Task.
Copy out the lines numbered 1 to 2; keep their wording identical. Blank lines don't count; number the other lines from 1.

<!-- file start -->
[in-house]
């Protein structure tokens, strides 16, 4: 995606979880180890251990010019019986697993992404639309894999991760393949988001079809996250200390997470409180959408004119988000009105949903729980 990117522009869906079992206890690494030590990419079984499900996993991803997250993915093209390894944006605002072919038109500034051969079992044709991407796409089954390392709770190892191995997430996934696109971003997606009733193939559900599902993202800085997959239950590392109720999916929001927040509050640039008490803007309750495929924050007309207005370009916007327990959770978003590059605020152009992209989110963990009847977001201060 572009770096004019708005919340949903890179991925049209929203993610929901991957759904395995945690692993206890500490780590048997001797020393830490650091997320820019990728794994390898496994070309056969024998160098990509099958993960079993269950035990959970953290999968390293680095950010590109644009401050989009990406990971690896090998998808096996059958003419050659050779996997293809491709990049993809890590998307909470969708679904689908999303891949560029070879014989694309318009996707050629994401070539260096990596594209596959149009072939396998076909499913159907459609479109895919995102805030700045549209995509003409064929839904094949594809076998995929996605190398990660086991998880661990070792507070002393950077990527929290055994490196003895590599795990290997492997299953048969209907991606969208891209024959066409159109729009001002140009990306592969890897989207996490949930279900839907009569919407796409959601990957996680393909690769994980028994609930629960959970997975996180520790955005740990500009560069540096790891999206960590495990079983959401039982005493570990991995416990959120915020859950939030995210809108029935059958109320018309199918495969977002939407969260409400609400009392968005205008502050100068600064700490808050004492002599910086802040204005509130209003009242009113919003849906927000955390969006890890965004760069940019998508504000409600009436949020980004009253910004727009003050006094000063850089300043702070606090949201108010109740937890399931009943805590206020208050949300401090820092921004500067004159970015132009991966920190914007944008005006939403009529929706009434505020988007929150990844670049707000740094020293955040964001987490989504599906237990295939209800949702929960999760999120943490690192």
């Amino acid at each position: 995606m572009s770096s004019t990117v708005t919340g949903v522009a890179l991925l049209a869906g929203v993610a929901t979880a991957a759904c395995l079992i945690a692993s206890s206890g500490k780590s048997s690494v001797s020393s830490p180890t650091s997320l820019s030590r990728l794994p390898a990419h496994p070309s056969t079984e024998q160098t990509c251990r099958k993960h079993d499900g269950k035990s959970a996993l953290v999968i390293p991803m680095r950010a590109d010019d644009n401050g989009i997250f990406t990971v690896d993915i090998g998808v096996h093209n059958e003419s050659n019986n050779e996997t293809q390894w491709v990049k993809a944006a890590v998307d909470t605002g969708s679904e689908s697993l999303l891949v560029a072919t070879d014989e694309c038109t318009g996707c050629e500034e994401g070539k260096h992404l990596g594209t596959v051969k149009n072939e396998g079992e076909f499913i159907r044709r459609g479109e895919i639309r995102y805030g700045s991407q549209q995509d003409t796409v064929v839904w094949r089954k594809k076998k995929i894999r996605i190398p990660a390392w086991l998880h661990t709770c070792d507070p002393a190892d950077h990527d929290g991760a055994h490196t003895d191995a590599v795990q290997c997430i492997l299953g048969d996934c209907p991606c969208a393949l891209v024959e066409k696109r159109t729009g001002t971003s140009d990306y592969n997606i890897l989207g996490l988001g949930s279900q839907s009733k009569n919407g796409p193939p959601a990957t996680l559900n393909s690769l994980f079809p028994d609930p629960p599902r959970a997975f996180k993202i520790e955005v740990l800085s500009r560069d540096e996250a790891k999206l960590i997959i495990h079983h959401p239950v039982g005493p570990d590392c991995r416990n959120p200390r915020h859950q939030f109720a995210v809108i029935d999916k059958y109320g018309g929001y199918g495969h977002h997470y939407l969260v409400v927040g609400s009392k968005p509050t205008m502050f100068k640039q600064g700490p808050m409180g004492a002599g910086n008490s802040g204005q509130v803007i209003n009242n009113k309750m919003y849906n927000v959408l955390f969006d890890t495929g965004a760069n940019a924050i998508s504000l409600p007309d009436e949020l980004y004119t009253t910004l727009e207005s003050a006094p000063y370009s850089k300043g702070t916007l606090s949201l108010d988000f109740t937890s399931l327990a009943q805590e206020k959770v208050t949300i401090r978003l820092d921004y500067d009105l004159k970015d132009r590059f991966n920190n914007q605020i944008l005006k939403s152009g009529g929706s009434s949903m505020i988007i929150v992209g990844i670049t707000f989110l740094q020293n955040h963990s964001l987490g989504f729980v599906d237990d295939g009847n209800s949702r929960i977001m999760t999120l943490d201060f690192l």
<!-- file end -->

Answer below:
[in-house]
């Protein structure tokens, strides 16, 4: 995606979880180890251990010019019986697993992404639309894999991760393949988001079809996250200390997470409180959408004119988000009105949903729980 990117522009869906079992206890690494030590990419079984499900996993991803997250993915093209390894944006605002072919038109500034051969079992044709991407796409089954390392709770190892191995997430996934696109971003997606009733193939559900599902993202800085997959239950590392109720999916929001927040509050640039008490803007309750495929924050007309207005370009916007327990959770978003590059605020152009992209989110963990009847977001201060 572009770096004019708005919340949903890179991925049209929203993610929901991957759904395995945690692993206890500490780590048997001797020393830490650091997320820019990728794994390898496994070309056969024998160098990509099958993960079993269950035990959970953290999968390293680095950010590109644009401050989009990406990971690896090998998808096996059958003419050659050779996997293809491709990049993809890590998307909470969708679904689908999303891949560029070879014989694309318009996707050629994401070539260096990596594209596959149009072939396998076909499913159907459609479109895919995102805030700045549209995509003409064929839904094949594809076998995929996605190398990660086991998880661990070792507070002393950077990527929290055994490196003895590599795990290997492997299953048969209907991606969208891209024959066409159109729009001002140009990306592969890897989207996490949930279900839907009569919407796409959601990957996680393909690769994980028994609930629960959970997975996180520790955005740990500009560069540096790891999206960590495990079983959401039982005493570990991995416990959120915020859950939030995210809108029935059958109320018309199918495969977002939407969260409400609400009392968005205008502050100068600064700490808050004492002599910086802040204005509130209003009242009113919003849906927000955390969006890890965004760069940019998508504000409600009436949020980004009253910004727009003050006094000063850089300043702070606090949201108010109740937890399931009943805590206020208050949300401090820092921004500067004159970015132009991966920190914007944008005006939403009529929706009434505020988007929150990844670049707000740094020293955040964001987490989504599906237990295939209800949702929960999760999120943490690192």